The game is growing up

A collective spluttering reverberated around the world at 21:35 Greenwich Mean Time, 28th May. It was the sound of culmination, a tipping point of sorts. But beyond anything else, it was the sound of every footyphile on the planet ejaculating at once. A suave young Spaniard hand-on-hipped and skinny-tied his way to victory over a fire breathing Scot. An enchanting aroma of youth and dedication was wafting through the world of football. We were definitely in what would be referred to in the future as an ‘era’. It was exciting.

Don’t worry, I will not be dissecting the Champions League final, or La Masia or the passes of Xavi. There’s enough of those articles to reach the moon, have a five-a-side and then reach back. What really affected me, and I have just seen the benefits of it recently, is the paradigm shift in the way football as a whole is consumed. It’s getting fresh and there is a pride in embracing new methods, whereas before they were sneered at as fruity contrivances that got in the way of slide tackles and being a man.

How does this newness affect the common fan and amateur player? Well I find it is now easier to locate training methods being used by top teams, we are more educated now than fans twenty years ago or even five years ago. Fitness is no longer a dull mystery. In the past if I had an astro league coming up and wanted to be fit for that type of exertion I would consult a website and see what was best for getting there. I found that methods varied wildly. So much so that I might have found myself on an empty pitch running backwards for four miles developing nothing but the ability to telepathetically avoid corner flags, if I had listened. Which I didn’t. Honest.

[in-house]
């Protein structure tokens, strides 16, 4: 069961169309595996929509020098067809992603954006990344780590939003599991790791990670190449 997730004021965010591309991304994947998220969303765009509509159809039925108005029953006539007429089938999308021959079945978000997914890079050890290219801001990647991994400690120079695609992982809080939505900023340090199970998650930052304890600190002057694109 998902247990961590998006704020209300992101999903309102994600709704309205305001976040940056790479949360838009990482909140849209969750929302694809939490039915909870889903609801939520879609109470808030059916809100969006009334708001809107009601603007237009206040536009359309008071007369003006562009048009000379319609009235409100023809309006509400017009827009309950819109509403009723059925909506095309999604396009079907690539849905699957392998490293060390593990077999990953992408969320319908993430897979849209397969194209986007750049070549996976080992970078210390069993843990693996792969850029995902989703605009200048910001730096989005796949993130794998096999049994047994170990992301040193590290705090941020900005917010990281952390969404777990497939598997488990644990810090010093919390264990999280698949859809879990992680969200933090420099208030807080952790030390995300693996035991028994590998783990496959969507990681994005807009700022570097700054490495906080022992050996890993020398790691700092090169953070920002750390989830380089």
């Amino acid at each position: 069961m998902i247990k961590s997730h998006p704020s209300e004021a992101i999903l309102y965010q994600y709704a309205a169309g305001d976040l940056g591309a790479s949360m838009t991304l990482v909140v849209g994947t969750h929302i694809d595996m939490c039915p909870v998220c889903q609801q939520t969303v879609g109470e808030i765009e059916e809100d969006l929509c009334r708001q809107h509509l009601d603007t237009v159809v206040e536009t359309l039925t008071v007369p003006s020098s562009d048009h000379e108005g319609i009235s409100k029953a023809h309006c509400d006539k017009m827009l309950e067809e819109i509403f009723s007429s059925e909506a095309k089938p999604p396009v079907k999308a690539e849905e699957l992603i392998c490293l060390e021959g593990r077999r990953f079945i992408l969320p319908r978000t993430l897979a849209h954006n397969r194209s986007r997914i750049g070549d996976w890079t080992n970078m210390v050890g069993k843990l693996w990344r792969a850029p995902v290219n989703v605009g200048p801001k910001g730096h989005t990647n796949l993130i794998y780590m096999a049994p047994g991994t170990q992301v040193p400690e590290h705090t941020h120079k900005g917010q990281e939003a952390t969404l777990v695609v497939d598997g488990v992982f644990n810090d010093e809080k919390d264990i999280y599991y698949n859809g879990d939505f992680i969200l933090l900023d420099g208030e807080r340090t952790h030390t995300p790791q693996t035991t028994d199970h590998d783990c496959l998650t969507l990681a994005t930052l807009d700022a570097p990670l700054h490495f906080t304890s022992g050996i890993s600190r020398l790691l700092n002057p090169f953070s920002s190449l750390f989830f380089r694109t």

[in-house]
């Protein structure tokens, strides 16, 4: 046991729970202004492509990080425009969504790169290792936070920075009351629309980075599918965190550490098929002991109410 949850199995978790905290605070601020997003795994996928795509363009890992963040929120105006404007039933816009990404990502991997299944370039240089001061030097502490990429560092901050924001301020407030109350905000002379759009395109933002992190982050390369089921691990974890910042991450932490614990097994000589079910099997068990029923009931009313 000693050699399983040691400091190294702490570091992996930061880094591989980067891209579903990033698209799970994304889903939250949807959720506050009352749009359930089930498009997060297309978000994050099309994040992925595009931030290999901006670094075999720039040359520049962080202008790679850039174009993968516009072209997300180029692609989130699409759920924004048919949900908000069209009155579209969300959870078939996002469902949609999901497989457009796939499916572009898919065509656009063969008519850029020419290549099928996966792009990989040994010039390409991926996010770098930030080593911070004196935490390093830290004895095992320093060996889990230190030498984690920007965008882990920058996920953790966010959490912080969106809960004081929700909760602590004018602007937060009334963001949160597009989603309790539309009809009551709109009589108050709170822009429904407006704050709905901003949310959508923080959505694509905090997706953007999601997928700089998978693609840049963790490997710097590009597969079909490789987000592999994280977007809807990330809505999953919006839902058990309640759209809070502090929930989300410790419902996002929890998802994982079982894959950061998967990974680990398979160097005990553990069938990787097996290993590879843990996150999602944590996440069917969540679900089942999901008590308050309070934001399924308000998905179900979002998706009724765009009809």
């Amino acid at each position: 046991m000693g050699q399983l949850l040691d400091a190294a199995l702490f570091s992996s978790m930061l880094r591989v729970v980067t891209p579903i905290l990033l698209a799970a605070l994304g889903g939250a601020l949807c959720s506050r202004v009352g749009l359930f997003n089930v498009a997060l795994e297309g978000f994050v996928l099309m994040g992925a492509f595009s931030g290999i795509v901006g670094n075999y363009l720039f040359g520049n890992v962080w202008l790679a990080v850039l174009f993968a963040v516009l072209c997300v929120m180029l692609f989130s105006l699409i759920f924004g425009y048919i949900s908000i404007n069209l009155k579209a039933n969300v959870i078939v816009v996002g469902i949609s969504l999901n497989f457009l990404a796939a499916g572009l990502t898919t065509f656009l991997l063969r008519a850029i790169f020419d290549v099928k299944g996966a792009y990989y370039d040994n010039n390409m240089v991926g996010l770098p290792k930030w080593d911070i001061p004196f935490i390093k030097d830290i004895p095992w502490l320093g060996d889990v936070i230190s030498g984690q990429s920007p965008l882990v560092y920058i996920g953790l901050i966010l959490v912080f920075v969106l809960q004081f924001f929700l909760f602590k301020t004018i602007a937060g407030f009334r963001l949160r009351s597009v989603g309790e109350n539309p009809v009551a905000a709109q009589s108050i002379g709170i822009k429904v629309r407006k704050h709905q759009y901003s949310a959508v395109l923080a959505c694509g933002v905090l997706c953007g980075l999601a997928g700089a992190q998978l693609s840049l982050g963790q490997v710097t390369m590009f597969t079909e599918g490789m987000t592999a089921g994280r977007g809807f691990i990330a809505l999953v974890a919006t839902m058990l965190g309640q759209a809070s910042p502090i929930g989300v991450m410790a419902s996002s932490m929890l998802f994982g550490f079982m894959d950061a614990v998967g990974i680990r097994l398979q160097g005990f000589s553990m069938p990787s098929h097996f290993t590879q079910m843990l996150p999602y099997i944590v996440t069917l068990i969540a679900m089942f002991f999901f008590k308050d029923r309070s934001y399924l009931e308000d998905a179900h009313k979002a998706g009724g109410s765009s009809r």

With the openess brought about by twitter I can now see what sprint patterns Phil Neville will be doing to get fit after a two week holiday. The fact that I know it was in Bermuda with Wayne Rooney and his new hair for company is just an added bonus. What the public can now do is ‘level jump’, a term usually used in business sectors. They can approach the very top tier of the food chain for coveted information so they don’t have to pay a sports fitness expert for specialist regimes.

When Barcelona won a second european title in three years last May they overcame the last great cynical hurdle. ‘It’s hard to win it once, but to win it again, there’s the challenge’ was the dour, boring line that people would wearily trot out whenever passing and then moving to recieve the ball in a different place was lauded. People who previously resisted were broken down. With the majority of opposition now onside it left the winds of changes free reign to bluster about.

It is now trendy to know your stuff tactically. Since football has been appropriated by the middleclasses, the people who used to like bands because nobody knew them now opt for youth players and obscure managers who nobody knows about. Football is the new snobbery and it has gone a bit indie. One thing is for sure, it is now trendy. A potent mixture of middle class youth and experience has been seeping into the game over the past few years. From Mourinho to Guardiola to Villas-Boas the game is getting younger, more educated and with this comes a sexy vibe.